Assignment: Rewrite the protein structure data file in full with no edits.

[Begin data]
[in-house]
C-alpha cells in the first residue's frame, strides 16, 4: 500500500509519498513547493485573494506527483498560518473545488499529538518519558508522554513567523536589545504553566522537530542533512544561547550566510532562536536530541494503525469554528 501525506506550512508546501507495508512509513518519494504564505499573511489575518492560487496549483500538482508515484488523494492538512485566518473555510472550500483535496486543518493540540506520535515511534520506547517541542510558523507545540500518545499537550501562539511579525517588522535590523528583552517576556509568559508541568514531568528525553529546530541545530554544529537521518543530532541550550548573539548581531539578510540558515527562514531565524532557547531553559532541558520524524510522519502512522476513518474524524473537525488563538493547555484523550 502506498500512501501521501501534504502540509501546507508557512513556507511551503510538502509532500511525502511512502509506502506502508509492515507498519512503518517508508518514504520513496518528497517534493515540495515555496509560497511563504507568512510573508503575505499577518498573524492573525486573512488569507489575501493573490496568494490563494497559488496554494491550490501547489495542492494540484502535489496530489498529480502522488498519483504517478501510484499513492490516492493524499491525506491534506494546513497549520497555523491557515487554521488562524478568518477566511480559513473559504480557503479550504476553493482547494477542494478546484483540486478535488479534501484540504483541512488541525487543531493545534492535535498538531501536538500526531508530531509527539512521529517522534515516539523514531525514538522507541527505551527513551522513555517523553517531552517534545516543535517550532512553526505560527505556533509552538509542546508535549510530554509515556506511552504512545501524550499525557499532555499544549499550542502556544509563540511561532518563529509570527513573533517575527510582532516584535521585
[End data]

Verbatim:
[in-house]
C-alpha cells in the first residue's frame, strides 16, 4: 500500500509519498513547493485573494506527483498560518473545488499529538518519558508522554513567523536589545504553566522537530542533512544561547550566510532562536536530541494503525469554528 501525506506550512508546501507495508512509513518519494504564505499573511489575518492560487496549483500538482508515484488523494492538512485566518473555510472550500483535496486543518493540540506520535515511534520506547517541542510558523507545540500518545499537550501562539511579525517588522535590523528583552517576556509568559508541568514531568528525553529546530541545530554544529537521518543530532541550550548573539548581531539578510540558515527562514531565524532557547531553559532541558520524524510522519502512522476513518474524524473537525488563538493547555484523550 502506498500512501501521501501534504502540509501546507508557512513556507511551503510538502509532500511525502511512502509506502506502508509492515507498519512503518517508508518514504520513496518528497517534493515540495515555496509560497511563504507568512510573508503575505499577518498573524492573525486573512488569507489575501493573490496568494490563494497559488496554494491550490501547489495542492494540484502535489496530489498529480502522488498519483504517478501510484499513492490516492493524499491525506491534506494546513497549520497555523491557515487554521488562524478568518477566511480559513473559504480557503479550504476553493482547494477542494478546484483540486478535488479534501484540504483541512488541525487543531493545534492535535498538531501536538500526531508530531509527539512521529517522534515516539523514531525514538522507541527505551527513551522513555517523553517531552517534545516543535517550532512553526505560527505556533509552538509542546508535549510530554509515556506511552504512545501524550499525557499532555499544549499550542502556544509563540511561532518563529509570527513573533517575527510582532516584535521585